Dean Rohrer

Das Kapital streikt

LOS ANGELES: Die größte Stärke des Kapitalismus war bisher seine Resilienz – seine Fähigkeit, die Agonie und Herausforderungen von Krisen und Wirtschaftszyklen zu überleben und Innovation und wirtschaftliches Wachstum anzuheizen. Heute jedoch, mehr als vier Jahre nach Beginn der aktuellen Kreditkrise, stellt ein auffälliges Rätsel diese Tradition in Frage.

Trotz der jüngsten Hoffnungen auf eine Erholung in den USA, u.a. einer Wiederaufstockung der verringerten Lagerbestände im vierten Quartal 2011, bleibt das BIP-Wachstum in den USA kontinuierlich unter dem Trend. Und obwohl saisonal bereinigte Beschäftigungsdaten für den Januar einen Rückgang der Arbeitslosenquote auf 8,3% ausweisen (tatsächlich ging die Gesamtbeschäftigtenzahl im Januar zurück), liegt die realistischere Quote für die „Unterbeschäftigung“ nach wie vor bei über 15%, und die Erwerbsbeteiligungsquote ist auf ihrem niedrigsten Stand seit 30 Jahren. Und die USA sind in ihrer Malaise eindeutig nicht allein; die Eurozone hat es mit einer noch deutlich drängenderen staatlichen Schuldenkrise zu tun.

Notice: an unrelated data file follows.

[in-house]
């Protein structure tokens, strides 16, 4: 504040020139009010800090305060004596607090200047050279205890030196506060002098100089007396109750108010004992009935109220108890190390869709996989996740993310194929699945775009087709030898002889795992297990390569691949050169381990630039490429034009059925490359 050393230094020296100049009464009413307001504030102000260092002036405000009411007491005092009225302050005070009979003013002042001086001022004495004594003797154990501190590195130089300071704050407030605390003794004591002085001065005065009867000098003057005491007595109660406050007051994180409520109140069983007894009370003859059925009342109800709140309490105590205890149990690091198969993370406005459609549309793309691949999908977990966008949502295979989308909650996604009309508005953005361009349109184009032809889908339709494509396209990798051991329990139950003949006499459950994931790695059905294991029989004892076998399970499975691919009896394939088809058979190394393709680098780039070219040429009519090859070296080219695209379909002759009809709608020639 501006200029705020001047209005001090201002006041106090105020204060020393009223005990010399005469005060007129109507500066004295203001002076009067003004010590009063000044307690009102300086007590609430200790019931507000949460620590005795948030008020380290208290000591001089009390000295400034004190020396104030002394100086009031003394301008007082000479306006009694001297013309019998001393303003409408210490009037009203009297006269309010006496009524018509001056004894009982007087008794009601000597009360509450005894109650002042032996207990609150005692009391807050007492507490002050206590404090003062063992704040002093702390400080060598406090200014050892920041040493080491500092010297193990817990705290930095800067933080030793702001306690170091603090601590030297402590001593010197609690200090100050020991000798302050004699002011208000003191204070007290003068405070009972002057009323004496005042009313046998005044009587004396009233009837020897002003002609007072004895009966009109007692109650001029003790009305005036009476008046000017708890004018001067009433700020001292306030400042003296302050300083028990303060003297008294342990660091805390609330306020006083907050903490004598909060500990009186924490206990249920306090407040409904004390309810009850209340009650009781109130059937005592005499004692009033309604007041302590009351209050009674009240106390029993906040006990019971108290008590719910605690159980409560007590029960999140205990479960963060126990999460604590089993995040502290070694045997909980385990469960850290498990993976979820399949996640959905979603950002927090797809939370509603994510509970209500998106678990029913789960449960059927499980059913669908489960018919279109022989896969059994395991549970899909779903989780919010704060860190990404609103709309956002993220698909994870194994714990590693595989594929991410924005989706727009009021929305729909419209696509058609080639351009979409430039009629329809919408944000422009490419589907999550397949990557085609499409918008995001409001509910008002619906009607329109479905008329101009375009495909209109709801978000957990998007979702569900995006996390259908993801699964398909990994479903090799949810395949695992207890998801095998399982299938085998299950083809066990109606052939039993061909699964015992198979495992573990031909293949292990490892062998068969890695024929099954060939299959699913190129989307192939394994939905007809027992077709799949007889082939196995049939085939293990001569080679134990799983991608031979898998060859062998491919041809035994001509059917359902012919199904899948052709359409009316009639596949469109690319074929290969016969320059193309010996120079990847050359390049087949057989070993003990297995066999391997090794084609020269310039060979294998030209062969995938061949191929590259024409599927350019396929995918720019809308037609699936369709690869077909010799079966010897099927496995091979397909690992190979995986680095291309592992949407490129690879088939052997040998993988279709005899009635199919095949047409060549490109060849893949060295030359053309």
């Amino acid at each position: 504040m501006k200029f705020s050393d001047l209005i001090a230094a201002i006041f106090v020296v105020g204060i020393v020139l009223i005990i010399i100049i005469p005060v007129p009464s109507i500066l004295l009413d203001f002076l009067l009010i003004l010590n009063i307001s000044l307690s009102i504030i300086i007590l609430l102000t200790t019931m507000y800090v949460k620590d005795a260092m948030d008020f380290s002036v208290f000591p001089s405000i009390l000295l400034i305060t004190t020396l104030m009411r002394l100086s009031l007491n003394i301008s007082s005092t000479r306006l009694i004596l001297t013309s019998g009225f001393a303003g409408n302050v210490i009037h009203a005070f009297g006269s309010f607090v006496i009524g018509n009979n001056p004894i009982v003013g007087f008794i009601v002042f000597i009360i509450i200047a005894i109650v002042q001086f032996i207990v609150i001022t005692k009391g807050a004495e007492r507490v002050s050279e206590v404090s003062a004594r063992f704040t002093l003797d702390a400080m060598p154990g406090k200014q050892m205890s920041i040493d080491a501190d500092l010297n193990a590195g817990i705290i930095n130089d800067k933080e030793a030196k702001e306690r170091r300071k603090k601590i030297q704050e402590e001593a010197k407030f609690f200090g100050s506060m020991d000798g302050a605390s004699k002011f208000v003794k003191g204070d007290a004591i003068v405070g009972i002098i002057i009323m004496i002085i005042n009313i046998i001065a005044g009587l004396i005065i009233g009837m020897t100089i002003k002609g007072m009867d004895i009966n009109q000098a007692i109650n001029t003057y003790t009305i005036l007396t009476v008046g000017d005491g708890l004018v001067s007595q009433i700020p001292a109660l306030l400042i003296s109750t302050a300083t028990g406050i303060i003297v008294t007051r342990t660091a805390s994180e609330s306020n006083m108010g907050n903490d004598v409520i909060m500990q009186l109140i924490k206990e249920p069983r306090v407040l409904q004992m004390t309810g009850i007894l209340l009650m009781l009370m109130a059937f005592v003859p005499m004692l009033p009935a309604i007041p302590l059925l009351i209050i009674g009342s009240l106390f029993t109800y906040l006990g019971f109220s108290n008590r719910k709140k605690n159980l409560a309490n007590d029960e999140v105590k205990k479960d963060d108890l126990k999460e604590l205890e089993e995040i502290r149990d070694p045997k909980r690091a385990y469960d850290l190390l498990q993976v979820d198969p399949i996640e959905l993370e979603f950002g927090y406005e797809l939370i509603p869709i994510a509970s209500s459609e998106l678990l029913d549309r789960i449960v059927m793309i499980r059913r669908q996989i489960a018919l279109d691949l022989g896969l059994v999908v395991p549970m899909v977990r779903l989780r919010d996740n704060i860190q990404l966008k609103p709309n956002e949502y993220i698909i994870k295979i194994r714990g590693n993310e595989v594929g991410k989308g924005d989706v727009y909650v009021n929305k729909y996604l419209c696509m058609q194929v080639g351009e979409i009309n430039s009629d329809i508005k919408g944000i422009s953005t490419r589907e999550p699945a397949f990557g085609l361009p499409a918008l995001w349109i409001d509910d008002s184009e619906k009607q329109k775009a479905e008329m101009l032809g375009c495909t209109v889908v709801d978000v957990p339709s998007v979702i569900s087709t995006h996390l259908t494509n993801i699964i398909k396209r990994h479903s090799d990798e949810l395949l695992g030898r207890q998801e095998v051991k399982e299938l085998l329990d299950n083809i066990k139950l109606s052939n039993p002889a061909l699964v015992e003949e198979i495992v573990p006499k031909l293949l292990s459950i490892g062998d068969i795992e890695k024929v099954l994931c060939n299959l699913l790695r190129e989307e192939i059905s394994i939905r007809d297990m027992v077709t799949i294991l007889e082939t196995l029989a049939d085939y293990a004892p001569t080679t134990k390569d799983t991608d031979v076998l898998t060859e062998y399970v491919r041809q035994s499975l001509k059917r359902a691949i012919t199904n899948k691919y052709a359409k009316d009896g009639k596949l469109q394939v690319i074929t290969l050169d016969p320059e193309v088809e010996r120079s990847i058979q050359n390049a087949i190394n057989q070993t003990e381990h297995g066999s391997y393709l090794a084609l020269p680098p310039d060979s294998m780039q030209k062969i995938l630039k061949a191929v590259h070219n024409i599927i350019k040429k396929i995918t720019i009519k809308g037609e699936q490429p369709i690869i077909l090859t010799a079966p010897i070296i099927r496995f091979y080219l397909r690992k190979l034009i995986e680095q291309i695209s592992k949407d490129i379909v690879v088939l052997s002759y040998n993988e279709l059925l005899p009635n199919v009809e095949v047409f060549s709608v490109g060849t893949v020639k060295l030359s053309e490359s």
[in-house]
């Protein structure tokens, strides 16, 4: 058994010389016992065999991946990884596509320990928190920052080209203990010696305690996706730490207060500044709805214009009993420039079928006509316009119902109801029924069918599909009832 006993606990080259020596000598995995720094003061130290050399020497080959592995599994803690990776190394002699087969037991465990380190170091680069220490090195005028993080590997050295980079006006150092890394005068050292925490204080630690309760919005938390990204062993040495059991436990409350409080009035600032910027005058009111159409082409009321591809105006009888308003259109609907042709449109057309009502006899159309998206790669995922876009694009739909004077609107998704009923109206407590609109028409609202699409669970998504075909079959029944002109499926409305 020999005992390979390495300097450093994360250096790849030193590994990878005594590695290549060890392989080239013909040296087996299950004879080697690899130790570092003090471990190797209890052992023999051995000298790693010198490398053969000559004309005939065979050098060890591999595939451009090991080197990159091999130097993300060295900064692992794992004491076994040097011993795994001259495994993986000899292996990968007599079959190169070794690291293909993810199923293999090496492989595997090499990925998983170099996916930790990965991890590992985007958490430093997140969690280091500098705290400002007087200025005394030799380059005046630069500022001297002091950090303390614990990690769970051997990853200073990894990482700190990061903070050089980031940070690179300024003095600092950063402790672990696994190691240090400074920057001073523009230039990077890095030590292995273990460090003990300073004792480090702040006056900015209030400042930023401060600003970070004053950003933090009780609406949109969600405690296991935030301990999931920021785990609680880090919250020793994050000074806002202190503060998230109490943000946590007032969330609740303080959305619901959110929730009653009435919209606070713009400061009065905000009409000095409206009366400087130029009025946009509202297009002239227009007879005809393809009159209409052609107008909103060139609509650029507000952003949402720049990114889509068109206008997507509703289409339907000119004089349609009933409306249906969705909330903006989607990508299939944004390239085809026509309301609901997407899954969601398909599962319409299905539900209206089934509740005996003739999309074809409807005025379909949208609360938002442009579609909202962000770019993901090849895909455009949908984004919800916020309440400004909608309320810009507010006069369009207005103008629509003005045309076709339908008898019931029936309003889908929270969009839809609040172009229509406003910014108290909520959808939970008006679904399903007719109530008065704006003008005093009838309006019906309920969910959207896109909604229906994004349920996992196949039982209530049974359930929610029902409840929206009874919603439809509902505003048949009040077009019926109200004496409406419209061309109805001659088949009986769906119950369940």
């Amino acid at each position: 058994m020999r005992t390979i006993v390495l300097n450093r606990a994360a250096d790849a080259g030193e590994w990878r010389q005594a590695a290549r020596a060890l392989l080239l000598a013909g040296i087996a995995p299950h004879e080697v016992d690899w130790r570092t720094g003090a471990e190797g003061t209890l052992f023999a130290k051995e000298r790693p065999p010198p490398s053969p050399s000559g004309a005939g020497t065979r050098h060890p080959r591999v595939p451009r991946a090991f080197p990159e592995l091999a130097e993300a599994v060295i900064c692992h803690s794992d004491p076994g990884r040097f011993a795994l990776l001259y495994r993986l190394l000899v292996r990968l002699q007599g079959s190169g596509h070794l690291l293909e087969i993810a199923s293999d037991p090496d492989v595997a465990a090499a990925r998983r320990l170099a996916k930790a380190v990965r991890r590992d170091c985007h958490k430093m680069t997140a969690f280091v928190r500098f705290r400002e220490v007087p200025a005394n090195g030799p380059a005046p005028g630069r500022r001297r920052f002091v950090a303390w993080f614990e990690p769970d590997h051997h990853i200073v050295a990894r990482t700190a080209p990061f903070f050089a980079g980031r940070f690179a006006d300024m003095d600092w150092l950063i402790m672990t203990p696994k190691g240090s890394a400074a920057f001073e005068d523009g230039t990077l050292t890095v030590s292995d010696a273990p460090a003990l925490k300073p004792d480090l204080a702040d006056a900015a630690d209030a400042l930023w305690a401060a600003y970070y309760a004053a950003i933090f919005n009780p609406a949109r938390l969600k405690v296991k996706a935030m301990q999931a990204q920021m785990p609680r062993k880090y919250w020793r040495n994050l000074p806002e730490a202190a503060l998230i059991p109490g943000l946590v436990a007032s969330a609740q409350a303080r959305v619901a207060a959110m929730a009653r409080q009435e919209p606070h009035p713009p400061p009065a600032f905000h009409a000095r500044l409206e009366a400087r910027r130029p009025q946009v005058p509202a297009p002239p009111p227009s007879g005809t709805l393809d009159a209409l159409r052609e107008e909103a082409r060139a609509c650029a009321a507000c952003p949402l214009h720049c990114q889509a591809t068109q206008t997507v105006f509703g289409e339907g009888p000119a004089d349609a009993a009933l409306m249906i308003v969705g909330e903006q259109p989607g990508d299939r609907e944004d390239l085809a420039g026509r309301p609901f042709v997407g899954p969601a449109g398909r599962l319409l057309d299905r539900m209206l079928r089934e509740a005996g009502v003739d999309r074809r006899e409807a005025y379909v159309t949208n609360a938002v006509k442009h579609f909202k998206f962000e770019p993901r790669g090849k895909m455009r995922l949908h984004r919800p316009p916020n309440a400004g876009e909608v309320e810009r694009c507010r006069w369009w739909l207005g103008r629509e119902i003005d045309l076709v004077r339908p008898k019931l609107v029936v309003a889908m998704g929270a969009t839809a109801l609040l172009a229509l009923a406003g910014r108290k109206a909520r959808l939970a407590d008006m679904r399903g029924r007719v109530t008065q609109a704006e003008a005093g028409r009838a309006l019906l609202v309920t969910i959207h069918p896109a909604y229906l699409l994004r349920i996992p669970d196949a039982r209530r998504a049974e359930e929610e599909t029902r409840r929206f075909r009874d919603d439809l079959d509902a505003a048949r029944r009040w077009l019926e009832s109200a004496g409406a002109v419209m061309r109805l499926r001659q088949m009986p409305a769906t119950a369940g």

Warum also liegen die Dinge diesmal anders? Die Antwort liegt in Ayn Rands rhetorischer Beschwörung der Verzweiflung in ihrem epischen Roman Atlas wirft die Welt ab aus dem Jahre 1957. Vereinfacht gesagt: Wenn der Staat die Anreize und Treiber von Anlageinvestitionen in Beschlag nimmt, treten die Kapitaleigentümer in den Streik.

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